Mr. Lee, who has never before seen me speaking English, is pre- tending not to watch us, stealing interested glances over a full-page pic- ture of Maggie Cheung.

I was in Shanghai and Hangzhou once, Martin says. Only brief ly, on business. Loved it. Loved the energy. Wish I could have stayed longer.

He reaches up and pulls the hood away from his forehead. His hair, a black man's hair, of course, razored close to the scalp, with neat lines at the temples and the nape of the neck. The look of a man who's close friends with his barber. I can't help thinking of my own scraggling beard, and the last time I tried to crop it into a new shape, how it looked, as Meimei used to put it, half goat-eaten. Fullness of time, I can't help thinking. The phrase just won't leave my mind. Fullness of time.

You know, he says. You're a brave man, Kelly. I think I'd have run away screaming. His voice is different. It is, thoroughly, unmistakably, a black man's voice, declarative, deep, warm, with a faint twang in the nasal consonants. It's just a couple of operations, he says. And some skin treatments. In the right hands, no big thing at all. That is to say, it won't be. When it becomes more common.

Does it, does it—I'm f lailing here—does it have a name? What you've done?

If it had a name, he says, what would that change, exactly? Would it be more acceptable to you? Would it be a thing people do? Would it have a category unto itself ?

He laughs.

I'm just playing with you, he says. You should see the look on your face. Kelly, of course it has a name. What do you think it would be called? Racial reassignment.

We've stopped at the end of the dried goods aisle, the aisle of staples, and I'm teetering on the edge of the snacks aisle: lychee gummies, shrimp chips, dried squid, mango slices in foil, and three or four rows of Pocky, that bizarre Japanese name for pretzel sticks dipped in coat- ings of one or another artificially f lavored candy. Pocky comes in cigarette-sized packs with flip-top lids, and there is, in addition to strawberry, raspberry, and vanilla, Men's Pocky, plain chocolate, in a distinguished pine-green. It's never been clear to me whether this is an elaborate inside joke on the part of the manufacturer or a sincere mes- sage to the consumer. There is Men's Pocky, but not Women's Pocky. Am I supposed to be reassured, not having to make a choice?

Racial reassignment surgery.

Yeah, of course, surgery. But it's more than that. It's a long process. Meaning, I have to say—I strain to form the words—meaning you

were always black. Like a sex change. Inside you always felt black.

Damn, he says. You get right to the point, don't you? I don't remem- ber you being this direct, Kelly.

Martin, I say, without quite being able to look at him—I cast my eyes up to the stained ceiling tile, the f luorescent panel lamps dotted with dead flies—we're not going to see each other again, are we? Isn't that the point? You wanted a new life. I'm certainly not going to intrude.

Anyone can get a new life, he says. It's easy to fall off the map. I don't recall you ever trying to track me down. And all of you guys left, anyway. Am I just repeating the obvious here? I never thought I'd see you back in Baltimore. You get hired by Hopkins?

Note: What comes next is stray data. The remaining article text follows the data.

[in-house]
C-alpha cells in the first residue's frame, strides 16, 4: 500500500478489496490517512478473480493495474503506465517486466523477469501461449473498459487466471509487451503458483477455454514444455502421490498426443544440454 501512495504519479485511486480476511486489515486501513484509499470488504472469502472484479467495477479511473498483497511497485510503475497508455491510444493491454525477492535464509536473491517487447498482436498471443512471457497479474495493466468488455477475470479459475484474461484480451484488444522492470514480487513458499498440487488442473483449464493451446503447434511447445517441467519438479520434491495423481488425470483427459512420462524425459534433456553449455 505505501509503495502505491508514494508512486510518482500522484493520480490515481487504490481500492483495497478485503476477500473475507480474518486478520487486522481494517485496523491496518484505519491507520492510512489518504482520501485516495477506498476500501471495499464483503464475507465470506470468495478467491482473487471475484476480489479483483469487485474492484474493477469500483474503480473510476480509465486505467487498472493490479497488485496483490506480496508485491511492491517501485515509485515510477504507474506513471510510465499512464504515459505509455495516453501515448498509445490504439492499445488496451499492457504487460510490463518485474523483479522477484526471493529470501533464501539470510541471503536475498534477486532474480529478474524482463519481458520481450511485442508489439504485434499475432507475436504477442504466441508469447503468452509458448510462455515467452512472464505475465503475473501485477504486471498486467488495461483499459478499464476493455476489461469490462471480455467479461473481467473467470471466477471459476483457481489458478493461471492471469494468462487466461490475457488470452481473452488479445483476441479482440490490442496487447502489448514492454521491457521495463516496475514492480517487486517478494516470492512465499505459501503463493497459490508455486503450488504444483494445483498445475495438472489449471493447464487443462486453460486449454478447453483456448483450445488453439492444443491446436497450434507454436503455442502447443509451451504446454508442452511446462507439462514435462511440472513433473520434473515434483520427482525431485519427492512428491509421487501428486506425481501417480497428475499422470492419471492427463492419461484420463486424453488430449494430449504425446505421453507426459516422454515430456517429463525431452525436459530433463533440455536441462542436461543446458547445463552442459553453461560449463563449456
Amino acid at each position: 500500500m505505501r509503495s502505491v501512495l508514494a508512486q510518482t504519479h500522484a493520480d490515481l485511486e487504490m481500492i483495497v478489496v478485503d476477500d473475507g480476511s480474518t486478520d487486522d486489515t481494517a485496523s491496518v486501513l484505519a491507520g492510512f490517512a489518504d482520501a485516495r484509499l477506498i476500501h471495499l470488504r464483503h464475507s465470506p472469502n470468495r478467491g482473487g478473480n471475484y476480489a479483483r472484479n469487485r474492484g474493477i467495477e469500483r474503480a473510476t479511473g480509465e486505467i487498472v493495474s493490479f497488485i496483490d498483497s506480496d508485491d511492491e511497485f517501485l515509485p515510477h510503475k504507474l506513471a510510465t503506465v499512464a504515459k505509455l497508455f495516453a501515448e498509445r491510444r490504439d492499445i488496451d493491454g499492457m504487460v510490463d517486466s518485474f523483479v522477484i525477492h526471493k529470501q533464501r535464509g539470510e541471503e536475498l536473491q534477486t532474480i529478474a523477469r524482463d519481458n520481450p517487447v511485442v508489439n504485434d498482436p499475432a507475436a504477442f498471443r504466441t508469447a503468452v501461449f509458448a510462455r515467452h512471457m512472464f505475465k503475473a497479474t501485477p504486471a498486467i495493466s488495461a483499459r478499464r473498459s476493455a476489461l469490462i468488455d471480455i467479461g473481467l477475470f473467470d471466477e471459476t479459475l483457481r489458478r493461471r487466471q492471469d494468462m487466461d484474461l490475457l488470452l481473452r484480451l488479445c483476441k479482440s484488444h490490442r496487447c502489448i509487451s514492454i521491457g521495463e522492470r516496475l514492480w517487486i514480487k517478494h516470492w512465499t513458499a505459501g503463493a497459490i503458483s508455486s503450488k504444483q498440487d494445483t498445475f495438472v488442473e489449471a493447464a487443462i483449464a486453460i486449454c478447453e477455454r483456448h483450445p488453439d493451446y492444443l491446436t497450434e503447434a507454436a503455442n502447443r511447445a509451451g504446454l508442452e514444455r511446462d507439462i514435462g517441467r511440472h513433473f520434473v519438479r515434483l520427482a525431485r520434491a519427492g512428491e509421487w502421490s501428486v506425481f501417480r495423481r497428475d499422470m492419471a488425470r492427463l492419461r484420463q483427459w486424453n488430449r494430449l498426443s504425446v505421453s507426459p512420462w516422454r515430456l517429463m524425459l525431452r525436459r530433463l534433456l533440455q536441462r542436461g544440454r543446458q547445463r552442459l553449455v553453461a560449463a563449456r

No, I say. I'm not an academic. Not anymore. I work in public radio. No kidding? You mean, what is it, 91.1? The Hopkins station?

No, the other one. WBCC. 107.3.

Oh, yeah. Right. Way up at the top of the dial. I always wondered why there were two.

Are you a listener?

Heck no, he says. I listen to XM. No offense, I like the news some- times, but not all that turtleneck-sweater, mandolin, Lake Wobegon stuff. Not my thing.

Yeah. I understand.

You do? You understand?

I read the surveys, runs through my mind, that's my job, I know the de- mographics. I could break down our audience into the single percentiles. Look, I say, I mean, it's not a secret. It's aproblem. We think about it every day. We want to be a station for the whole city, you know,Balti- more, and we're just not. It's an issue. I'm trying, believe me.

He whistles through his teeth. Maybe you're the man for me, he says. I need somebody to help me with this project. This idea I have. A communicator. He takes a slim billfold from his front pocket—the long, old-fashioned kind, meant to fit in a blazer—and takes out a glossy or- ange business card. Martin Wilkinson, Orchid Imports LLC.

You changed your name.

You know many brothers named Martin Lipkin?

It's just one in a long list of inconceivable things I've had to conceive of in the last fifteen minutes, so I nod nonchalantly.

And what, you sell orchids?

No, no. Electronics. My wife came up with the name.

Okay, I say, nodding again, a yes-man.

So you'll email me? Can I buy you lunch?

Is that really a good idea? I ask him. I mean, I know you. Aren't I

kind of a liability? A piece of personal history?

I trust you, he says, staring at me, boxing me in, so that I'm forced to look straight at his coffee-colored pupils—just the same as before, at least as far as I remember. Listen, he says, we can act like this never happened. If that's what you want. Either way, you'll respect my pri- vacy. I know that much. So I'm just asking: you want to come with me a little further down this road, Kelly? You curious? You want the whole story?

Keeping my head straight, our eyes level, in this Vulcan-mind-meld game he seems to want to play, I conduct the briefest possible mental inventory of my life: an empty apartment; an enormous, shockingly ex- pensive storage unit out in Towson, filled with boxes I'll never open; a job, if you can call it a job; a few friends, widely spaced; a 500-page manuscript on two dead poets, gathering dust in its library binding up in Cambridge; a wall of books in five languages I never want to read again.

Yes, I say, yes, I'll have lunch with you, Martin.

See you then. He pulls his hood back up, hunches his shoulders, and disappears through the door, back into the tepid weather, the diffident sunshine, the blank, anonymous world that seems almost to have cre- ated him.